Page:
Mark Sellers, there is a bed and breakfest in Costa Rica that i personally =
recomend. The owner is Henry Campos and he will take you wherever you want =
to go including coffee plantations. His website is www.campostours.com. Hop=
e this helps.
 
--- On Thu, 6/26/08, Mark Sellers  wrote:
From: Mark Sellers 
Subject: [Homeroast] Introduction
To: homeroast
Date: Thursday, June 26, 2008, 8:06 AM
Hi everyone.  Hadn't introduced myself before, so here goes.  My name is
Mark Sellers and I'm in Springfield, MO.  I've been roasting with a
Behmor since March of this year.  I had been looking for a new hobby and
couldn't afford a vineyard in Napa so thought coffee roasting would be a
more feasible alternative.  Was introduced to roasting by a drug rep who wo=
uld
bring fresh-roasted coffee and sourdough cinnamon rolls to us.  He said it
would be an adventure, and he wasn't kidding.  Anyway, I really enjoy this
list and the fantastic greens and dedication by Tom and the gang.
 =
On another note, does anyone know any resources for taking a trip to S. Ame=
rica
to visit some small farms/coops to see the process first-hand?  Perhaps Tom
would know how to get started.  Would be cool to visit during the harvest t=
ime
and get my hands dirty helping out and seeing the process.  The kids would
probably enjoy it as well.
 =
Cheers,
~Mark
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61) From: Mark Sellers
We've had a year's annual rainfall in the first 6 months of this year.  Some flooding in Springfield, but not at my house.  I should get an inflatable raft for the family, beans, and Behmor just in case...
<Snip>
Hi, Mark,
And welcome to this motley crew of coffee fanatics. Feel free to ask anything, especially if it's about coffee.
Springfield, MO? Hope you weren't affected by the rains and flooding.
Frank Parth
<Snip>
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62) From: Jim & Tammie Hoium
Good morning again,
Just wanted to introduce myself.  I joined this list earlier this week, 
and have enjoyed the varied topics that have come though.
I had been wanting to get into the home roasting for several years.  It 
can be tough finding a good cup of coffee, and usually it's a bit 
overpriced.  We have a pretty good roaster near by (in Dayton, OH -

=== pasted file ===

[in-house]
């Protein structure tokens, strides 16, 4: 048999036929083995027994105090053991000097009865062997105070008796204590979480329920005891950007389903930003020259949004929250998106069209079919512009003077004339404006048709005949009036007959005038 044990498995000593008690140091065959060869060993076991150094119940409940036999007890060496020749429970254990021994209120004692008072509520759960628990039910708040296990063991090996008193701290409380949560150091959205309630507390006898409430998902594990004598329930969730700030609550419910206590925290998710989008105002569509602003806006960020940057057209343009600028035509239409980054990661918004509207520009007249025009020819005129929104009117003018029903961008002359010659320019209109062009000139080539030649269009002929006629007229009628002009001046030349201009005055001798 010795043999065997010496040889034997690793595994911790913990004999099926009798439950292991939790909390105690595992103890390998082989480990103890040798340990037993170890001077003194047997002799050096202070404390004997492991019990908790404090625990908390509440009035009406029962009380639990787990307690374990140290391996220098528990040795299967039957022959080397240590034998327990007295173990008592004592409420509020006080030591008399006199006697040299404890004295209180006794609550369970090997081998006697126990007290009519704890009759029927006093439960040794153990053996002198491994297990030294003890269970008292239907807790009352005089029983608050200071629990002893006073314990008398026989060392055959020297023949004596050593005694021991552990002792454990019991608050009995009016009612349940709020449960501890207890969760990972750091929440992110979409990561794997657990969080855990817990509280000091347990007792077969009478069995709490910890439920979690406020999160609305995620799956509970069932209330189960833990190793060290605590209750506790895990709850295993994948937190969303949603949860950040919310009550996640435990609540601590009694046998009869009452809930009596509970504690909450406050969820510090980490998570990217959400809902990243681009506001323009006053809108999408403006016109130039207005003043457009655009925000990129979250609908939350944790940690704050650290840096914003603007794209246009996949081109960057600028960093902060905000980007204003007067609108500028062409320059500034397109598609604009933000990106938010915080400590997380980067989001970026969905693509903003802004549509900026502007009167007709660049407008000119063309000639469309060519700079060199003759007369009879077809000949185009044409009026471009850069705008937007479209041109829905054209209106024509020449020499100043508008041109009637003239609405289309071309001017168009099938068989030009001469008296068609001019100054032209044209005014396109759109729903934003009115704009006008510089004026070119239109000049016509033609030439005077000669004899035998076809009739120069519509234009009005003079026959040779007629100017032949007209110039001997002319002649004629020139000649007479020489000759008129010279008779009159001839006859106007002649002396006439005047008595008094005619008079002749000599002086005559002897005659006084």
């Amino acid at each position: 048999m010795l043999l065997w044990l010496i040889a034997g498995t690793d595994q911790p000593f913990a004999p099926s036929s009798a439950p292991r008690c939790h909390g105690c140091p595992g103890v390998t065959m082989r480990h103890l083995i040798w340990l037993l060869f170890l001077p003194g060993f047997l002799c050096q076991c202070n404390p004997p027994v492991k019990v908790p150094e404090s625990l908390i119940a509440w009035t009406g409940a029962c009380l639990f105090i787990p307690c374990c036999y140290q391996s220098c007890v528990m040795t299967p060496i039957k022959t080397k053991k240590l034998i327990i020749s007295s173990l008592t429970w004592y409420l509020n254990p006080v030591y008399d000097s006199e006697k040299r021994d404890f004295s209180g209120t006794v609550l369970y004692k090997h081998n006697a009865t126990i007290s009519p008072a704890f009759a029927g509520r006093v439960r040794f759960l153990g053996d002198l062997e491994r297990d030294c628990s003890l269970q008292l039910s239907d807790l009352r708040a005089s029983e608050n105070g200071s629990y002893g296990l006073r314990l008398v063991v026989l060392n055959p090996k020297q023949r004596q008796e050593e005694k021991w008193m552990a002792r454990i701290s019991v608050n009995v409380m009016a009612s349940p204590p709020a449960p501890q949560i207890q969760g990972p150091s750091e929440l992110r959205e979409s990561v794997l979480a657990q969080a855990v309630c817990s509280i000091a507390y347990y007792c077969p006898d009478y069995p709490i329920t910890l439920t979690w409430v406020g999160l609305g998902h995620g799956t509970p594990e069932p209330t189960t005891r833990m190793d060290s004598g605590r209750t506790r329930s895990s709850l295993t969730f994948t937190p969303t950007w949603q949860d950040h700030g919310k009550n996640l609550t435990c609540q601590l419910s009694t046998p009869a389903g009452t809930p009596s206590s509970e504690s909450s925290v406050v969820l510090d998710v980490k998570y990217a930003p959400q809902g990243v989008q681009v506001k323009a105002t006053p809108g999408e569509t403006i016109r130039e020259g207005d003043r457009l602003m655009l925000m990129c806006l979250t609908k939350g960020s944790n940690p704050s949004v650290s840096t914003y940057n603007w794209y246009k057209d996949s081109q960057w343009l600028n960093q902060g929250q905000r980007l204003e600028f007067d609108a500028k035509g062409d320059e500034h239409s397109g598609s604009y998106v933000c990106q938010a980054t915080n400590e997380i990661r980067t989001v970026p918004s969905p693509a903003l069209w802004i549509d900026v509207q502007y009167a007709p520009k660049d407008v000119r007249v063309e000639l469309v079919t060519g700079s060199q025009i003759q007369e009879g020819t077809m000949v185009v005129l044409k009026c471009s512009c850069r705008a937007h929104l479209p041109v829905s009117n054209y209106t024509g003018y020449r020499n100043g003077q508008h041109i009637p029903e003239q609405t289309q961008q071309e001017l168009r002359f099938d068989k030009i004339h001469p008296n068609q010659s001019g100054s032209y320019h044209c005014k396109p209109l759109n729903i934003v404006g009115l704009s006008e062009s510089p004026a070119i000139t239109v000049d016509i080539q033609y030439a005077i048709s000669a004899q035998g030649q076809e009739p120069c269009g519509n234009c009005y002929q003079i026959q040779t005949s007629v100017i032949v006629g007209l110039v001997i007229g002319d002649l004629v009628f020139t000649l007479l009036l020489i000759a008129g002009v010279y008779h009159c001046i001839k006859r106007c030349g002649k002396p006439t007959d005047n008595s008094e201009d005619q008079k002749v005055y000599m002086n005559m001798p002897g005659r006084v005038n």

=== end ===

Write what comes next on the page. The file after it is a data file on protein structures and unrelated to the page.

Boston Stoker.)  But I can't always get there, and my wife and I (and a 
couple of our kids - young adults) drink a lot of coffee at home.
So, I found a used Hoptop roaster on craigslist.org, and have been 
enjoying this hobby since March of this year.  So much to learn, but 
it's all good!!
My biggest issue at the moment is getting a decent brewer.  I have a 
Capresso MT500 that I am less than impressed with.  I'm off to find a 
vacuum brewer this weekend.  Hopefully I can find one locally, but if 
not, I'll be ordering one on-line.
I also have a French Press that I use pretty regularly.
I'm confident that this has been gone over many times in the past, so my 
apologies up front, but I'd like to hear what others like best in a 
brewer.  What do you use most, what do you use in the morning (when I am 
barely functional before that first cup), and why?
(If there's a previous thread someone can point me to I'd be more than 
happy to read through that.)
Despite the rain, it's a good day for a great cup of coffee!
Jim
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63) From: Bob Hazen
Welcome aboard!  I'm sure you're going to get a lot of opinions on this....
I'd recommend you buy a Technivorm from Tom and not look back.  Although 
pricey, it would likely last longer than you will.  They make great coffee 
and are simple to use when you're "barely functional."  I know.  I use one 
every morning.
With that said, Chemex is my next favorite.  It gets used weekends mostly. 
Pretty simple, but I don't usually fool with boiling water early in the 
morning.
I have a vac pot and French press, but the coffee is too subtle from the vac 
pot and too muddy from the French press.  I know others will differ.  Plus, 
I find them both a pain to clean up.
Just my 20m$.  Now, ask the list about a grinder...
Bob
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64) From: Dean De Crisce
welcome jim...
I generally go with espresso...but I love french press and simple melitta pourover with a gold filter for quickie single morning cups. No cost and works like a charm.
Like you was interested in vacpot. Tom has great ones online...i ended up finding a very cheap old time cory pot on ebay...we'll see how it works. 
I otherwise was going to get a yama with a cory glass filter rod.
Dean De Crisce
Sent from a Treo phone.

65) From: raymanowen
"My biggest issue at the moment is getting a decent brewer."
[If you already possess The Grinder that will excel for at least 5 years.]
If that seems outrageous and impossible, you haven't yet defined the
problem.
Cheers, Mabuhay -RayO, aka Opa!
Got Grinder?
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66) From: Vicki Smith
I use a bunch of different kinds of brewers, but my go-to pot for half